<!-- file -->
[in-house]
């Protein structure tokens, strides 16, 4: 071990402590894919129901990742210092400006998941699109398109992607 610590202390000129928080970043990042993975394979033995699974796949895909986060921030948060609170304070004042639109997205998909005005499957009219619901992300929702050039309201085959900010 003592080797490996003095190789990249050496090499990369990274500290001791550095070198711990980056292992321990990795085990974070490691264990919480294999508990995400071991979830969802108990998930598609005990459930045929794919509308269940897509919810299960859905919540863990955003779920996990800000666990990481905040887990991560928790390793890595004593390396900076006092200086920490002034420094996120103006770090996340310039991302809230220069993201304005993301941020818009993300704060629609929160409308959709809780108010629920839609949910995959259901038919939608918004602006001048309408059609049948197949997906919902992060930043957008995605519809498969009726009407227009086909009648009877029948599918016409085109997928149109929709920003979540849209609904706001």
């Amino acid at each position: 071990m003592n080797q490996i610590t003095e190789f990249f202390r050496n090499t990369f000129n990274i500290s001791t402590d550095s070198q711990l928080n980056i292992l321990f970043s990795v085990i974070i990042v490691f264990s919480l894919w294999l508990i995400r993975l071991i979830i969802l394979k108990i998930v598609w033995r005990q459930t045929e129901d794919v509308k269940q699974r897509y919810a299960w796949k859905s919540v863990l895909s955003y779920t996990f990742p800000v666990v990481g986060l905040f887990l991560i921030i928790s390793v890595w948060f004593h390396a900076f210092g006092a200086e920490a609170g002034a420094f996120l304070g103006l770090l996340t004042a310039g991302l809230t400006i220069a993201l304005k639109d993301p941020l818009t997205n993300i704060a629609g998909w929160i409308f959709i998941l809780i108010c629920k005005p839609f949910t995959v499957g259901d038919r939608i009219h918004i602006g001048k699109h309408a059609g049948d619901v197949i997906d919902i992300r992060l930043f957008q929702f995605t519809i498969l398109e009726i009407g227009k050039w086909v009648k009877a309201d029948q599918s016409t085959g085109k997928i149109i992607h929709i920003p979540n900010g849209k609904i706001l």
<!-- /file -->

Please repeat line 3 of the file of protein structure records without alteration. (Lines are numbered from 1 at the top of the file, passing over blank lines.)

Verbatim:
């Amino acid at each position: 071990m003592n080797q490996i610590t003095e190789f990249f202390r050496n090499t990369f000129n990274i500290s001791t402590d550095s070198q711990l928080n980056i292992l321990f970043s990795v085990i974070i990042v490691f264990s919480l894919w294999l508990i995400r993975l071991i979830i969802l394979k108990i998930v598609w033995r005990q459930t045929e129901d794919v509308k269940q699974r897509y919810a299960w796949k859905s919540v863990l895909s955003y779920t996990f990742p800000v666990v990481g986060l905040f887990l991560i921030i928790s390793v890595w948060f004593h390396a900076f210092g006092a200086e920490a609170g002034a420094f996120l304070g103006l770090l996340t004042a310039g991302l809230t400006i220069a993201l304005k639109d993301p941020l818009t997205n993300i704060a629609g998909w929160i409308f959709i998941l809780i108010c629920k005005p839609f949910t995959v499957g259901d038919r939608i009219h918004i602006g001048k699109h309408a059609g049948d619901v197949i997906d919902i992300r992060l930043f957008q929702f995605t519809i498969l398109e009726i009407g227009k050039w086909v009648k009877a309201d029948q599918s016409t085959g085109k997928i149109i992607h929709i920003p979540n900010g849209k609904i706001l």